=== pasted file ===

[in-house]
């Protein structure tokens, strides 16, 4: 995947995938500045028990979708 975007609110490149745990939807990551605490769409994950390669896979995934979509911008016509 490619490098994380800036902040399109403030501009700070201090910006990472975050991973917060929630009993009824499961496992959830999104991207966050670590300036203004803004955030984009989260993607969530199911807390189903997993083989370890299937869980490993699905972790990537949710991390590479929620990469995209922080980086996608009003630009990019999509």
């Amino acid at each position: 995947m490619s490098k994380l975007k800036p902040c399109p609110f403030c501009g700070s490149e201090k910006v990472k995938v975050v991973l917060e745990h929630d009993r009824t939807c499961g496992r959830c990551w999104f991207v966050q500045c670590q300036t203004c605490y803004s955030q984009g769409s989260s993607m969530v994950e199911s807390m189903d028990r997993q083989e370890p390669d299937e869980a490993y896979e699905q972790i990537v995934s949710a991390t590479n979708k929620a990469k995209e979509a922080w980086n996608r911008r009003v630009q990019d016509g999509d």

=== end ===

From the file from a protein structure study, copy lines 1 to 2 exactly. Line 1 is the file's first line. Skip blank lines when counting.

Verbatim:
[in-house]
């Protein structure tokens, strides 16, 4: 995947995938500045028990979708 975007609110490149745990939807990551605490769409994950390669896979995934979509911008016509 490619490098994380800036902040399109403030501009700070201090910006990472975050991973917060929630009993009824499961496992959830999104991207966050670590300036203004803004955030984009989260993607969530199911807390189903997993083989370890299937869980490993699905972790990537949710991390590479929620990469995209922080980086996608009003630009990019999509």